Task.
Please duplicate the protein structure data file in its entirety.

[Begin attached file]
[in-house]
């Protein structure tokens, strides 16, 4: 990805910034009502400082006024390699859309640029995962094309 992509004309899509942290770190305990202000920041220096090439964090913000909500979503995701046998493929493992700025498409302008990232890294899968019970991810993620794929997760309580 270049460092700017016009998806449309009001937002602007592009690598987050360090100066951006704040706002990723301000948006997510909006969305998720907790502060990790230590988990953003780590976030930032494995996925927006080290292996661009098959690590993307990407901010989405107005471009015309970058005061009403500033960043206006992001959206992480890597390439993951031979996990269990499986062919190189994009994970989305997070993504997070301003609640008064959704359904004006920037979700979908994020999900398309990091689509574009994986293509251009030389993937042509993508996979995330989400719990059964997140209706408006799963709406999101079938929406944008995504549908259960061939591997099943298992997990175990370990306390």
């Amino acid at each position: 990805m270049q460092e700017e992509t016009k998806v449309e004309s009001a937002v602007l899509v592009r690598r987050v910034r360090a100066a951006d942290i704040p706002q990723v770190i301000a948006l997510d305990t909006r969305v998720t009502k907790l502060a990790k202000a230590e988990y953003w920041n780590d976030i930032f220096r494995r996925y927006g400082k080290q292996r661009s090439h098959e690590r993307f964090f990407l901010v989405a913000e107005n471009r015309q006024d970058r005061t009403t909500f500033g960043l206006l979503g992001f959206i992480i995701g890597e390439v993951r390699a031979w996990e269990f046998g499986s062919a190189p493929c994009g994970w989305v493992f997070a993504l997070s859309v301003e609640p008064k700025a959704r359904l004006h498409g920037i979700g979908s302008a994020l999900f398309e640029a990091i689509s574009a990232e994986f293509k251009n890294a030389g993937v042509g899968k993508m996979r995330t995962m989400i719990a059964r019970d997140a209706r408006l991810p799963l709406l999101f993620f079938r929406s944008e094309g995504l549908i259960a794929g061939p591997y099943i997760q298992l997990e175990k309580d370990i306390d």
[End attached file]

[in-house]
């Protein structure tokens, strides 16, 4: 990805910034009502400082006024390699859309640029995962094309 992509004309899509942290770190305990202000920041220096090439964090913000909500979503995701046998493929493992700025498409302008990232890294899968019970991810993620794929997760309580 270049460092700017016009998806449309009001937002602007592009690598987050360090100066951006704040706002990723301000948006997510909006969305998720907790502060990790230590988990953003780590976030930032494995996925927006080290292996661009098959690590993307990407901010989405107005471009015309970058005061009403500033960043206006992001959206992480890597390439993951031979996990269990499986062919190189994009994970989305997070993504997070301003609640008064959704359904004006920037979700979908994020999900398309990091689509574009994986293509251009030389993937042509993508996979995330989400719990059964997140209706408006799963709406999101079938929406944008995504549908259960061939591997099943298992997990175990370990306390």
């Amino acid at each position: 990805m270049q460092e700017e992509t016009k998806v449309e004309s009001a937002v602007l899509v592009r690598r987050v910034r360090a100066a951006d942290i704040p706002q990723v770190i301000a948006l997510d305990t909006r969305v998720t009502k907790l502060a990790k202000a230590e988990y953003w920041n780590d976030i930032f220096r494995r996925y927006g400082k080290q292996r661009s090439h098959e690590r993307f964090f990407l901010v989405a913000e107005n471009r015309q006024d970058r005061t009403t909500f500033g960043l206006l979503g992001f959206i992480i995701g890597e390439v993951r390699a031979w996990e269990f046998g499986s062919a190189p493929c994009g994970w989305v493992f997070a993504l997070s859309v301003e609640p008064k700025a959704r359904l004006h498409g920037i979700g979908s302008a994020l999900f398309e640029a990091i689509s574009a990232e994986f293509k251009n890294a030389g993937v042509g899968k993508m996979r995330t995962m989400i719990a059964r019970d997140a209706r408006l991810p799963l709406l999101f993620f079938r929406s944008e094309g995504l549908i259960a794929g061939p591997y099943i997760q298992l997990e175990k309580d370990i306390d």